|US6676700 *||Nov 1, 2001||Jan 13, 2004||Advanced Cardiovascular Systems, Inc.||Stent with radiopaque core|
|US6677357||Aug 22, 2002||Jan 13, 2004||Wyeth||Rapamycin 29-enols|
|US6702850 *||Sep 30, 2002||Mar 9, 2004||Mediplex Corporation Korea||Multi-coated drug-eluting stent for antithrombosis and antirestenosis|
|US6716444 *||Sep 28, 2000||Apr 6, 2004||Advanced Cardiovascular Systems, Inc.||Barriers for polymer-coated implantable medical devices and methods for making the same|
|US6719934 *||Apr 25, 2001||Apr 13, 2004||Boston Scientific Scimed, Inc.||Process for making bioabsorbable self-expanding stent|
|US6752826 *||Dec 14, 2001||Jun 22, 2004||Thoratec Corporation||Layered stent-graft and methods of making the same|
|US6753071 *||Sep 27, 2001||Jun 22, 2004||Advanced Cardiovascular Systems, Inc.||Rate-reducing membrane for release of an agent|
|US6758859 *||Oct 30, 2000||Jul 6, 2004||Kenny L. Dang||Increased drug-loading and reduced stress drug delivery device|
|US6764505 *||Apr 12, 2001||Jul 20, 2004||Advanced Cardiovascular Systems, Inc.||Variable surface area stent|
|US6774278 *||Feb 20, 1998||Aug 10, 2004||Cook Incorporated||Coated implantable medical device|
|US6849089 *||Oct 2, 2002||Feb 1, 2005||Biotronik Mess-Und Therapiegeraete Gmbh & Co Ingenieurbuero Berlin||Implant with proliferation-inhibiting substance|
|US6981985||Jan 22, 2002||Jan 3, 2006||Boston Scientific Scimed, Inc.||Stent bumper struts|
|US20010044652 *||Jun 14, 2001||Nov 22, 2001||Moore Brian Edward||Stents with multi-layered struts|
|US20020032414 *||May 7, 2001||Mar 14, 2002||Ragheb Anthony O.||Coated implantable medical device|
|US20020082679 *||Nov 1, 2001||Jun 27, 2002||Avantec Vascular Corporation||Delivery or therapeutic capable agents|
|US20020082680 *||Sep 7, 2001||Jun 27, 2002||Shanley John F.||Expandable medical device for delivery of beneficial agent|
|US20020116050 *||Feb 26, 2002||Aug 22, 2002||Scimed Life Systems, Inc.||Stents with temporary retaining bands|
|US20020183581 *||May 31, 2001||Dec 5, 2002||Yoe Brandon James||Radiation or drug delivery source with activity gradient to minimize edge effects|
|US20030028243 *||Aug 14, 2002||Feb 6, 2003||Cook Incorporated||Coated implantable medical device|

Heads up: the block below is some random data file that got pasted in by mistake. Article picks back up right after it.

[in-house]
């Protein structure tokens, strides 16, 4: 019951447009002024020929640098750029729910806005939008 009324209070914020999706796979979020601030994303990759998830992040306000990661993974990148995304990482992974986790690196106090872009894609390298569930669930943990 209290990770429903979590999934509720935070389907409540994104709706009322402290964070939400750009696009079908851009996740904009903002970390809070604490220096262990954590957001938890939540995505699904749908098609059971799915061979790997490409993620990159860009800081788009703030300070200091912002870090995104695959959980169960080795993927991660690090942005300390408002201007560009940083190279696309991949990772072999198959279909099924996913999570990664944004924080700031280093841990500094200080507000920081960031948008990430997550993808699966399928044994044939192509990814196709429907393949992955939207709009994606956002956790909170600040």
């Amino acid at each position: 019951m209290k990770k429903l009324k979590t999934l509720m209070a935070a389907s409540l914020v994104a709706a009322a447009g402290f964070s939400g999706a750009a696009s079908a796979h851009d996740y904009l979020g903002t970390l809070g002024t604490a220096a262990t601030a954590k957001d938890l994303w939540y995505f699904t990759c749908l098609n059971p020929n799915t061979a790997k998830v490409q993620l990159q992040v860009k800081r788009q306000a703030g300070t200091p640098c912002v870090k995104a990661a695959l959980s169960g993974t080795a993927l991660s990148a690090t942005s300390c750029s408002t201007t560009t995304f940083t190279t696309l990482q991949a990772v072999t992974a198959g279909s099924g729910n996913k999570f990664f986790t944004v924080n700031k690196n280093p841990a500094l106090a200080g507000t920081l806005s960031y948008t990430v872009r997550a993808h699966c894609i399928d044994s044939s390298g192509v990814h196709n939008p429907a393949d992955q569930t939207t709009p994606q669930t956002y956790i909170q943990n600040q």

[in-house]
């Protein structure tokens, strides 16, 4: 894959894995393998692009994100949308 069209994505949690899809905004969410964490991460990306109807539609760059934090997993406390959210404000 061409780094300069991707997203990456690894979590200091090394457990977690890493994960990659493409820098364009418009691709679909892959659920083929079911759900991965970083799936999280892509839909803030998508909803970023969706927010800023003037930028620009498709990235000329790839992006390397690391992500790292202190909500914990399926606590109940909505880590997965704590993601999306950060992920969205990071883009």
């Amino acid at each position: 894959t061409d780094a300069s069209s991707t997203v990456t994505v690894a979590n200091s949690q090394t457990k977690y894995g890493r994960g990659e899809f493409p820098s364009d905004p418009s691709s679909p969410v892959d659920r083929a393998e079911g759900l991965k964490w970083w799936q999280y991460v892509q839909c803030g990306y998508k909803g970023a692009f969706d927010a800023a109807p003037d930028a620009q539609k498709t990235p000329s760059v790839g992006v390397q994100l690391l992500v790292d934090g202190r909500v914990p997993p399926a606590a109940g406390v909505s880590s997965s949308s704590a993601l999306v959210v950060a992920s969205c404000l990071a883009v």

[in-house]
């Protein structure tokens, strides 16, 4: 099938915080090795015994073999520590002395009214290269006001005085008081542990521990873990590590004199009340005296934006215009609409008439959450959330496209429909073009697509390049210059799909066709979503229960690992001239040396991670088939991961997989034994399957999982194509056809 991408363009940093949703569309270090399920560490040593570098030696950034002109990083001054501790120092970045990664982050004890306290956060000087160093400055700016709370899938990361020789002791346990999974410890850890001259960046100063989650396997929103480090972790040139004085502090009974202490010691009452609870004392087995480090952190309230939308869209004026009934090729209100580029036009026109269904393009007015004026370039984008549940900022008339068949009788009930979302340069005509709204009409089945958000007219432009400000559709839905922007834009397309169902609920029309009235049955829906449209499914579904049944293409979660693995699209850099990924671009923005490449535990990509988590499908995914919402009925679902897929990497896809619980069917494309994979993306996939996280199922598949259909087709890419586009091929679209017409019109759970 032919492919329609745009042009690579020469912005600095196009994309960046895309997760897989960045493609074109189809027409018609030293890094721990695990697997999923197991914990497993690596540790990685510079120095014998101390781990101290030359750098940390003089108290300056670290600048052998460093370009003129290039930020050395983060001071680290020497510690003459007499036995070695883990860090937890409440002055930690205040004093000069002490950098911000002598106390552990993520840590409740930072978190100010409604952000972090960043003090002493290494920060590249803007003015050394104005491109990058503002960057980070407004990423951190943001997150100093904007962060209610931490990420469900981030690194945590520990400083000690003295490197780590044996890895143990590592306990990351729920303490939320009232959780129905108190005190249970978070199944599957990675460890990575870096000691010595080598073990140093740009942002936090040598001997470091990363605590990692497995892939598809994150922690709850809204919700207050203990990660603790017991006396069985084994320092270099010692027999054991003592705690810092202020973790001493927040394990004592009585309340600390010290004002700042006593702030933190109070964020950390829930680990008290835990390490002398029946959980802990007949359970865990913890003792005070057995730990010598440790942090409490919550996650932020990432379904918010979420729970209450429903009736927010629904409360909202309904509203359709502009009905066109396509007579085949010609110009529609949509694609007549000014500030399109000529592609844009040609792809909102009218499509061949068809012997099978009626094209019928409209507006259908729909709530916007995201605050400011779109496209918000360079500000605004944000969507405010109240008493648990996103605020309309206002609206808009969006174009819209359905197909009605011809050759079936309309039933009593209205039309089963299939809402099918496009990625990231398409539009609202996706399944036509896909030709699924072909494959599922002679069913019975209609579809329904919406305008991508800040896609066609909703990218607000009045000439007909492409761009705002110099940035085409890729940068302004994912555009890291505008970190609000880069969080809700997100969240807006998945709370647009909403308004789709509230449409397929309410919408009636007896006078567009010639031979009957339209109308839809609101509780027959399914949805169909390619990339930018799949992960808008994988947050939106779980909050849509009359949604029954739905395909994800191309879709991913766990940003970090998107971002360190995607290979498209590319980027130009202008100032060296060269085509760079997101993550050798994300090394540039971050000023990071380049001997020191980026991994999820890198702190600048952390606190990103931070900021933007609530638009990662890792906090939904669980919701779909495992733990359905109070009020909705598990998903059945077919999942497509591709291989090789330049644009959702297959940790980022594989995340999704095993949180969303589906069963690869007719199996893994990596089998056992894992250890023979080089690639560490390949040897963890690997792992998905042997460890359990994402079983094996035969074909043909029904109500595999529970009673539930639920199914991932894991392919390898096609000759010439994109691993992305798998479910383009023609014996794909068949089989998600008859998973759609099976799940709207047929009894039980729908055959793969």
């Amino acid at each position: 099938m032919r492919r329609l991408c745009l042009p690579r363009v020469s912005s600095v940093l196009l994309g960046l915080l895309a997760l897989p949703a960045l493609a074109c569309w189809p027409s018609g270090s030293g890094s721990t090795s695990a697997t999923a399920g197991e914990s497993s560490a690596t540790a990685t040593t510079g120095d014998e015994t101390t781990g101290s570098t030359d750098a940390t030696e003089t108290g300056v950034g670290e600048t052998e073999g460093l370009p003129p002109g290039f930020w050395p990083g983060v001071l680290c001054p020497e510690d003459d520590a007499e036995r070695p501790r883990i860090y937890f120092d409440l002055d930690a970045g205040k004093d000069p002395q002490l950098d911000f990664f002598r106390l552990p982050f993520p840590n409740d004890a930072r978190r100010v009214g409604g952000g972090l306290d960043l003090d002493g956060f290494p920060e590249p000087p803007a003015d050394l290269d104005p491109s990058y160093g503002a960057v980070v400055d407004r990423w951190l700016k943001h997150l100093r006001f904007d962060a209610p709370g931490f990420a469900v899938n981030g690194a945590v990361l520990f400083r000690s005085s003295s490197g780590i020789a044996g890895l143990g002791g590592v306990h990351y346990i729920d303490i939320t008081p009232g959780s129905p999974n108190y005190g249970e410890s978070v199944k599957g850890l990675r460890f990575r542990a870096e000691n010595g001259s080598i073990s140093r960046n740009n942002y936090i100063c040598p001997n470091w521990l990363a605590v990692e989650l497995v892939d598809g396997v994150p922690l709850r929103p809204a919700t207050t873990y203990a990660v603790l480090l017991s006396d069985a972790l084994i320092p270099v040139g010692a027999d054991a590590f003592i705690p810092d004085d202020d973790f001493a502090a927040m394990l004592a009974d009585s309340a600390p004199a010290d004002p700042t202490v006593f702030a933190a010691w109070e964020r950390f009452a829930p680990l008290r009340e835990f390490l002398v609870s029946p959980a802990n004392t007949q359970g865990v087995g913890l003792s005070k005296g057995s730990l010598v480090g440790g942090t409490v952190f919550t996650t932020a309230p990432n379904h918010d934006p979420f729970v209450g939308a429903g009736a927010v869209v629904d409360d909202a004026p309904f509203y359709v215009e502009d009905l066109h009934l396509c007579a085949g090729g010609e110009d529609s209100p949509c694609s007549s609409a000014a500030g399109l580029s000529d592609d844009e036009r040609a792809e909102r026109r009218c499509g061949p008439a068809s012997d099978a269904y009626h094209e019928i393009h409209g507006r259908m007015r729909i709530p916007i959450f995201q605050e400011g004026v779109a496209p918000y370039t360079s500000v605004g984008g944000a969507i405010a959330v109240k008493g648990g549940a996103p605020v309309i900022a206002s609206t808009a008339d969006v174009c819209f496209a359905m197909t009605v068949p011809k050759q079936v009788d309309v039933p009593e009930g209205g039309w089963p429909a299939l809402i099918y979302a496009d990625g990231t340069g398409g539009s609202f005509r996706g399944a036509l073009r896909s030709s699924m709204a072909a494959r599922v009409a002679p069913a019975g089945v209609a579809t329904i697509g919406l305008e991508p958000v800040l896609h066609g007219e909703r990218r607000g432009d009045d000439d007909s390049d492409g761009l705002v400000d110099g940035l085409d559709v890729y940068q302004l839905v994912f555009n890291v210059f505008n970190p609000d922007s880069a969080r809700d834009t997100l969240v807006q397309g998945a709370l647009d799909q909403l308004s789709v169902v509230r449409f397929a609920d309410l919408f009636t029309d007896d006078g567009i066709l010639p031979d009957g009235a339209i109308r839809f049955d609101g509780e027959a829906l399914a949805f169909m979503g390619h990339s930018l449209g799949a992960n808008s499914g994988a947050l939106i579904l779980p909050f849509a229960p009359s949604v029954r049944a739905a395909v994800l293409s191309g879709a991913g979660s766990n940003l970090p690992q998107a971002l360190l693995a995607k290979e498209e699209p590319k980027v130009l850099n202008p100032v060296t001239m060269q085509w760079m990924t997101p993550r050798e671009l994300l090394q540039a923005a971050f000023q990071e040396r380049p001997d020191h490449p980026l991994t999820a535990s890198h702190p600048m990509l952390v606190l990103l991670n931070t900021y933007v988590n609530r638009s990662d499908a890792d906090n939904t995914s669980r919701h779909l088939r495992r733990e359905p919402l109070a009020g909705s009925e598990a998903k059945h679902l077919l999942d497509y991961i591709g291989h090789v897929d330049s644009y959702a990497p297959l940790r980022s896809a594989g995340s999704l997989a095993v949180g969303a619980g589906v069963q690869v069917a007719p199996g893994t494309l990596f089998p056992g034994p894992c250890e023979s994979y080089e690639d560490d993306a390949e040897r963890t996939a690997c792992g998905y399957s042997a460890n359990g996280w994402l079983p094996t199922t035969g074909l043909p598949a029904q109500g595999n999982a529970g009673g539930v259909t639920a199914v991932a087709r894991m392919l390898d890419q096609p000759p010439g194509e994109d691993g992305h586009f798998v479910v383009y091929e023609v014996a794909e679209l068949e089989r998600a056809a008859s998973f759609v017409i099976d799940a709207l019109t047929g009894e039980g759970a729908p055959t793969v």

|US20030028244 *||Aug 14, 2002||Feb 6, 2003||Cook Incorporated||Coated implantable medical device|
|US20030036794 *||Aug 19, 2002||Feb 20, 2003||Cook Incorporated||Coated implantable medical device|
|US20030054090 *||Sep 18, 2001||Mar 20, 2003||Henrik Hansen||Method for spray-coating medical devices|
|US20030060877 *||Apr 15, 2002||Mar 27, 2003||Robert Falotico||Coated medical devices for the treatment of vascular disease|
|US20030069631||Oct 2, 2002||Apr 10, 2003||Biotronik Mess-Und Therapiegeraete Gmbh & Co.||Implant with proliferation-inhibiting substance|
|US20030073961 *||Sep 28, 2001||Apr 17, 2003||Happ Dorrie M.||Medical device containing light-protected therapeutic agent and a method for fabricating thereof|
|US20030077310||Oct 22, 2001||Apr 24, 2003||Chandrashekhar Pathak||Stent coatings containing HMG-CoA reductase inhibitors|
|US20030088307 *||May 16, 2002||May 8, 2003||Shulze John E.||Potent coatings for stents|
|US20030100865 *||Dec 9, 2002||May 29, 2003||Santini John T.||Implantable drug delivery stents|
|US20030113439 *||Nov 18, 2002||Jun 19, 2003||Pacetti Stephen D.||Support device for a stent and a method of using the same to coat a stent|
|US20040047980 *||Sep 8, 2003||Mar 11, 2004||Pacetti Stephen D.||Method of forming a diffusion barrier layer for implantable devices|
|US20040170685||Feb 26, 2004||Sep 2, 2004||Medivas, Llc||Bioactive stents and methods for use thereof|
|US20040213893 *||Apr 24, 2003||Oct 28, 2004||Boulais Dennis R.||Expandable mask stent coating method|
|US20040236417 *||Jun 24, 2004||Nov 25, 2004||Yan John Y.||Coated endovascular stent|
|US20050187607 *||Feb 20, 2004||Aug 25, 2005||Akhtar Adil J.||Drug delivery device|
|EP0950386A2||Apr 15, 1999||Oct 20, 1999||Cordis Corporation||Stent with local rapamycin delivery|
|EP0970711A2||Jun 29, 1999||Jan 12, 2000||Ethicon, Inc.||Process for coating stents|
|WO1995006487A2||Aug 29, 1994||Mar 9, 1995||Med Institute, Inc.||Intravascular medical device|
|WO1996033672A1||Apr 2, 1996||Oct 31, 1996||Impra, Inc.||Dual supported intraluminal graft|
|WO2001091918A1||May 30, 2001||Dec 6, 2001||Advanced Cardiovascular Systems, Inc.||An apparatus and method for forming a coating onto a surface of a prosthesis|
|WO2003009779A2||Jul 25, 2002||Feb 6, 2003||Avantec Vascular Corporation||Delivery of therapeutic capable agents|
|WO2003090818A2||Apr 24, 2003||Nov 6, 2003||Sun Biomedical, Ltd.||Drug-delivery endovascular stent and method for treating restenosis|
|WO2003099169A1||May 20, 2003||Dec 4, 2003||Orbus Medical Technologies Inc.||Drug eluting implantable medical device|
|1||European Patent Opposition for EP 1827308, mailed Sep. 14, 2010, 5 pgs.|
|2||European Search Report for application 05853635.0-2107, mailed Jan. 21, 2008, 3 pgs.|
|3||International Search Report for PCT/US2005/044766, filed Dec. 8, 2005, mailed Jun. 7, 2006, 10 pgs.|
|Cooperative Classification||A61L2420/08, A61L31/16, A61L2300/608, A61L31/10|
|European Classification||A61L31/16, A61L31/10|